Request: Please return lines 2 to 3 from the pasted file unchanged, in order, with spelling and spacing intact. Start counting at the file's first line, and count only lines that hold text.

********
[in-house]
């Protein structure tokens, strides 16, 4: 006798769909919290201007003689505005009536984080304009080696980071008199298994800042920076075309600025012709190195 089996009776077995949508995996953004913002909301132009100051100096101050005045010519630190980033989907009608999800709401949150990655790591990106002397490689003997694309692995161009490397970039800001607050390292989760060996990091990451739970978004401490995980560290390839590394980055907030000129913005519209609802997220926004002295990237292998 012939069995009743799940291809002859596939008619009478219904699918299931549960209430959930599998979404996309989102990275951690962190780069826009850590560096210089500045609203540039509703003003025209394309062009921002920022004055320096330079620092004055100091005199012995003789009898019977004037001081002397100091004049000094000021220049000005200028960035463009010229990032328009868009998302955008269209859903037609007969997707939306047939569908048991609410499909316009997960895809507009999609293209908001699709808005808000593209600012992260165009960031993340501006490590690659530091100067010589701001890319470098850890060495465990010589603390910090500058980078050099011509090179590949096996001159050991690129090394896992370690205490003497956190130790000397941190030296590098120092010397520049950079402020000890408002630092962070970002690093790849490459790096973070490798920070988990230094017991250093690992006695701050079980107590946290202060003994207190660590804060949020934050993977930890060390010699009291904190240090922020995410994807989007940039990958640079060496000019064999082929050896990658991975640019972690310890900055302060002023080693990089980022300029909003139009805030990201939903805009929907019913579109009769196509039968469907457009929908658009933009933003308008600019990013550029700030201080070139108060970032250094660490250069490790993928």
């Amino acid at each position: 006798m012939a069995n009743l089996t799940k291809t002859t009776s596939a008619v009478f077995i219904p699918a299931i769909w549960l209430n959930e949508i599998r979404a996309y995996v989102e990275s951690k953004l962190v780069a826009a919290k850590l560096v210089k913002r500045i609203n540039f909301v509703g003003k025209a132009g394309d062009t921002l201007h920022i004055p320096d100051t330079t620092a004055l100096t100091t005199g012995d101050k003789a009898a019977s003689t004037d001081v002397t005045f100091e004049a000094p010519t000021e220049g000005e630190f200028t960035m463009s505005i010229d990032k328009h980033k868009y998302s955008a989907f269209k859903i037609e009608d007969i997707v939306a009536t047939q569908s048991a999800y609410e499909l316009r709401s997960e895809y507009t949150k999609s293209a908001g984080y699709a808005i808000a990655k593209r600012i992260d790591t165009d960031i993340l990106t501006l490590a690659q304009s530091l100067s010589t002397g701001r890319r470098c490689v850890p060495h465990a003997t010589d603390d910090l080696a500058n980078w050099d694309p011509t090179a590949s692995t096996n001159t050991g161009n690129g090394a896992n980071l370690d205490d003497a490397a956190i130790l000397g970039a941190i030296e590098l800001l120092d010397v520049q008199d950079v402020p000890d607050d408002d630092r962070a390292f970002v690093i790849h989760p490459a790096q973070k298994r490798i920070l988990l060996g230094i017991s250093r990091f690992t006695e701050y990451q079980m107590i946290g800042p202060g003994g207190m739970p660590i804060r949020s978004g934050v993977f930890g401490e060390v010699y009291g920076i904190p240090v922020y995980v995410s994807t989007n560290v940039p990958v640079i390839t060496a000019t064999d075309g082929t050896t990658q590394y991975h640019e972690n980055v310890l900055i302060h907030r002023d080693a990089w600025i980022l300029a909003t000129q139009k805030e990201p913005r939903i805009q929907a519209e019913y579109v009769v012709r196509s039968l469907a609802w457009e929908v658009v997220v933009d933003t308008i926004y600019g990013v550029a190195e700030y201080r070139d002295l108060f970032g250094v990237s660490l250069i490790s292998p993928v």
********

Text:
């Protein structure tokens, strides 16, 4: 006798769909919290201007003689505005009536984080304009080696980071008199298994800042920076075309600025012709190195 089996009776077995949508995996953004913002909301132009100051100096101050005045010519630190980033989907009608999800709401949150990655790591990106002397490689003997694309692995161009490397970039800001607050390292989760060996990091990451739970978004401490995980560290390839590394980055907030000129913005519209609802997220926004002295990237292998 012939069995009743799940291809002859596939008619009478219904699918299931549960209430959930599998979404996309989102990275951690962190780069826009850590560096210089500045609203540039509703003003025209394309062009921002920022004055320096330079620092004055100091005199012995003789009898019977004037001081002397100091004049000094000021220049000005200028960035463009010229990032328009868009998302955008269209859903037609007969997707939306047939569908048991609410499909316009997960895809507009999609293209908001699709808005808000593209600012992260165009960031993340501006490590690659530091100067010589701001890319470098850890060495465990010589603390910090500058980078050099011509090179590949096996001159050991690129090394896992370690205490003497956190130790000397941190030296590098120092010397520049950079402020000890408002630092962070970002690093790849490459790096973070490798920070988990230094017991250093690992006695701050079980107590946290202060003994207190660590804060949020934050993977930890060390010699009291904190240090922020995410994807989007940039990958640079060496000019064999082929050896990658991975640019972690310890900055302060002023080693990089980022300029909003139009805030990201939903805009929907019913579109009769196509039968469907457009929908658009933009933003308008600019990013550029700030201080070139108060970032250094660490250069490790993928």
């Amino acid at each position: 006798m012939a069995n009743l089996t799940k291809t002859t009776s596939a008619v009478f077995i219904p699918a299931i769909w549960l209430n959930e949508i599998r979404a996309y995996v989102e990275s951690k953004l962190v780069a826009a919290k850590l560096v210089k913002r500045i609203n540039f909301v509703g003003k025209a132009g394309d062009t921002l201007h920022i004055p320096d100051t330079t620092a004055l100096t100091t005199g012995d101050k003789a009898a019977s003689t004037d001081v002397t005045f100091e004049a000094p010519t000021e220049g000005e630190f200028t960035m463009s505005i010229d990032k328009h980033k868009y998302s955008a989907f269209k859903i037609e009608d007969i997707v939306a009536t047939q569908s048991a999800y609410e499909l316009r709401s997960e895809y507009t949150k999609s293209a908001g984080y699709a808005i808000a990655k593209r600012i992260d790591t165009d960031i993340l990106t501006l490590a690659q304009s530091l100067s010589t002397g701001r890319r470098c490689v850890p060495h465990a003997t010589d603390d910090l080696a500058n980078w050099d694309p011509t090179a590949s692995t096996n001159t050991g161009n690129g090394a896992n980071l370690d205490d003497a490397a956190i130790l000397g970039a941190i030296e590098l800001l120092d010397v520049q008199d950079v402020p000890d607050d408002d630092r962070a390292f970002v690093i790849h989760p490459a790096q973070k298994r490798i920070l988990l060996g230094i017991s250093r990091f690992t006695e701050y990451q079980m107590i946290g800042p202060g003994g207190m739970p660590i804060r949020s978004g934050v993977f930890g401490e060390v010699y009291g920076i904190p240090v922020y995980v995410s994807t989007n560290v940039p990958v640079i390839t060496a000019t064999d075309g082929t050896t990658q590394y991975h640019e972690n980055v310890l900055i302060h907030r002023d080693a990089w600025i980022l300029a909003t000129q139009k805030e990201p913005r939903i805009q929907a519209e019913y579109v009769v012709r196509s039968l469907a609802w457009e929908v658009v997220v933009d933003t308008i926004y600019g990013v550029a190195e700030y201080r070139d002295l108060f970032g250094v990237s660490l250069i490790s292998p993928v």